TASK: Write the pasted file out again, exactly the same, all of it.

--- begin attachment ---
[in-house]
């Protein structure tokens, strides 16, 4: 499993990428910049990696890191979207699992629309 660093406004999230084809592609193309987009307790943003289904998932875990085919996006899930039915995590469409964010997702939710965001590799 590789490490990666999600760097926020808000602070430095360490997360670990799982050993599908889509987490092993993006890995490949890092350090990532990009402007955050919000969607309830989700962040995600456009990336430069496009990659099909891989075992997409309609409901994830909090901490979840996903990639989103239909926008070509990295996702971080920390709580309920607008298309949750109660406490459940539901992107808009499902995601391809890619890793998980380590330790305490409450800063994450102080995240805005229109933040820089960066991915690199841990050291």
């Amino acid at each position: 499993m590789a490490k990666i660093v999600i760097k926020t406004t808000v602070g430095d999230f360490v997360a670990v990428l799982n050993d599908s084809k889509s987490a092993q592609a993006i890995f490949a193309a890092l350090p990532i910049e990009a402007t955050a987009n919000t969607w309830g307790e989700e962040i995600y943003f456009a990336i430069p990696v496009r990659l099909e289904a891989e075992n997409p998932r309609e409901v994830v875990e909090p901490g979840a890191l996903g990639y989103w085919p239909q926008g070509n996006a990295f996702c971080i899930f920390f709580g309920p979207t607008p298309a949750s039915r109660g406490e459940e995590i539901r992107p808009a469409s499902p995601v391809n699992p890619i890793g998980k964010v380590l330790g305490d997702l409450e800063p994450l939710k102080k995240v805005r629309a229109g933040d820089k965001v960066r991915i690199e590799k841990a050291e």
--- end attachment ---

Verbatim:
[in-house]
């Protein structure tokens, strides 16, 4: 499993990428910049990696890191979207699992629309 660093406004999230084809592609193309987009307790943003289904998932875990085919996006899930039915995590469409964010997702939710965001590799 590789490490990666999600760097926020808000602070430095360490997360670990799982050993599908889509987490092993993006890995490949890092350090990532990009402007955050919000969607309830989700962040995600456009990336430069496009990659099909891989075992997409309609409901994830909090901490979840996903990639989103239909926008070509990295996702971080920390709580309920607008298309949750109660406490459940539901992107808009499902995601391809890619890793998980380590330790305490409450800063994450102080995240805005229109933040820089960066991915690199841990050291």
């Amino acid at each position: 499993m590789a490490k990666i660093v999600i760097k926020t406004t808000v602070g430095d999230f360490v997360a670990v990428l799982n050993d599908s084809k889509s987490a092993q592609a993006i890995f490949a193309a890092l350090p990532i910049e990009a402007t955050a987009n919000t969607w309830g307790e989700e962040i995600y943003f456009a990336i430069p990696v496009r990659l099909e289904a891989e075992n997409p998932r309609e409901v994830v875990e909090p901490g979840a890191l996903g990639y989103w085919p239909q926008g070509n996006a990295f996702c971080i899930f920390f709580g309920p979207t607008p298309a949750s039915r109660g406490e459940e995590i539901r992107p808009a469409s499902p995601v391809n699992p890619i890793g998980k964010v380590l330790g305490d997702l409450e800063p994450l939710k102080k995240v805005r629309a229109g933040d820089k965001v960066r991915i690199e590799k841990a050291e």